Wool as a Bonding Agent:

Exploration of New Fabrication Methods

Design for Manufacture programme
Research Partner - Ou Yang Chun-Nien 
The Bartlett School of Architecture, UCL, 2018

The tactile qualities of materials are central to the way one interacts with their environment.
The main aim of the research is to reintroduce a novel role for soft materials in the architectural realm. It seeks to re-examine wool’s inherent ability to consolidate and transform into felt.

The study explores the potential of wool as a bonding agent, and the felting process as a binding operation via advanced fabrication tools. The new material practice intends to form a methodology where wool is implemented in diverse scenarios, to enrich the architectural space and enhance its tangible qualities.

The project focuses on a widely used, yet rarely glorified material: wool.The organic fibre is known for its remarkable qualities. It is biodegradable, non-flammable,temperature regulating and can absorb toxic chemicals to mention but a few. The study specifically focuses on wool’s unique characteristics and investigates previously untested applications of the material.

Robotic Felting

Felting of animal hair has a versatile history of use and applications. After reviewing traditional, commercial felt manufacturing and exploring the potential of felting as a binding procedure by small-scale hand-crafted models, the next step was the translation of these findings into an automated process.

The main benefit of the transition is control. The automated process allows gathering data in a precise manner. Repeatability and accuracy were needed to conclude and extract valuable information from the felt making process. Scale and speed are two constraints that the automated process allows advancing.

The primary aim was to produce automatically, using a Universal Robot (UR10), two-dimensional felt samples. The practice allowed to map different parameters of control, extract information regarding force, speed, the number of needles and needles’ distribution.



Throughout the needle felting experiments, some challenges and limitations have risen. The study encountered an additional fabrication method. Hydroentanglement is a method based on technology developed in the late 1950s and further advanced in the US and is well established in the production of synthetic fibres in the nonwoven industry.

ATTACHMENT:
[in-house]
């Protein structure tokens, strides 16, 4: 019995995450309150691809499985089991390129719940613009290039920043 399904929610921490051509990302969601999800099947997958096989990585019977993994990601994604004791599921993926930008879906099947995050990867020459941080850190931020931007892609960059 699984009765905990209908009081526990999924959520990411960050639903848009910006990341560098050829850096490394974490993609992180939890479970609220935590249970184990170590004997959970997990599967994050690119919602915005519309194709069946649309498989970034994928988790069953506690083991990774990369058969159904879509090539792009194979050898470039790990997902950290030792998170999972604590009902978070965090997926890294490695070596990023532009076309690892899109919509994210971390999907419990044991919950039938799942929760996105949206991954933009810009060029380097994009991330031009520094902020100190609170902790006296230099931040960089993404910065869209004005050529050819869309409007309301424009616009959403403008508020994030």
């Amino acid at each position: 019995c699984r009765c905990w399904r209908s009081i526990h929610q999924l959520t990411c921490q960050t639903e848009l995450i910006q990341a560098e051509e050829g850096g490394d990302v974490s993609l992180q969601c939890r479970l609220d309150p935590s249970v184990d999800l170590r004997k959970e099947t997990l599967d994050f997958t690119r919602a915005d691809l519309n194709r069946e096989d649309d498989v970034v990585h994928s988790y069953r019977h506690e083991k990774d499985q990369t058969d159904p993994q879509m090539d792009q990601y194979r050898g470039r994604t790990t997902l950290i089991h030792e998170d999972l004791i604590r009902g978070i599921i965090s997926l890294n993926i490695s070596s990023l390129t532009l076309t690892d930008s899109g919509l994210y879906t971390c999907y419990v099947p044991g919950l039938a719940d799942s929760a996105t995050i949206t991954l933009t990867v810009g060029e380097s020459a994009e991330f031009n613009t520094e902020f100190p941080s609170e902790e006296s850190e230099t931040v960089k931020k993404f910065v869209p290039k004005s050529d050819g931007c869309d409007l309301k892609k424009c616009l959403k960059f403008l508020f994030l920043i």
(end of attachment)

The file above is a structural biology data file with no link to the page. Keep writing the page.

The method follows a similar principle of mechanical entanglement as the needle-felting process. Utilising water jets to replace the engineered needles.The presence of similar machinery in the facilities allowed investigating the new manufacturing approach.

The waterjet used for the following work does not feature the same components as the specialised machinery used for the hydroentanglement process. The first trial included a fibrous web, also named batt and a piece of MDF that served as backing. The board was needed since the waterjet machine has a grill like structure, not a solid bed. The batt was secured with a polyester knit mesh, stretched and fixed to the board, to prevent the fibres movement during the process.

The outcome was a complete surprise. Instead of felting the fibres with themselves, the machine pushed the wool fibres deep into the MDF. The result was different from the expectations, but it opened a door for further investigation.

Soft Joinery

The waterjet process allows embedding wool fibres into rigid materials. Even though it does not condense and transform the wool fibres into felt the qualities of the composite achieved by the procedure were of interest.

The study included the sampling of numerous backing materials such as plastics, metal meshes, plywood and hardwoods in addition to testing various joinery strategies. One path was flat wool ‘seams’ that form soft, flexible joints. Another trajectory was the exploration of three-dimensional wool connections, that allow fixing plywood members in predefined angles.

Since the waterjet is a 3-axis machine, the production of three-dimensional joints required the aid of a substructure and was limited in scale. The manufacturing method developed throughout the project offers a new perspective regarding the introduction of soft materials into the architectural space. As part of the study the Spatial Felted Structure was produced as a demonstrator model.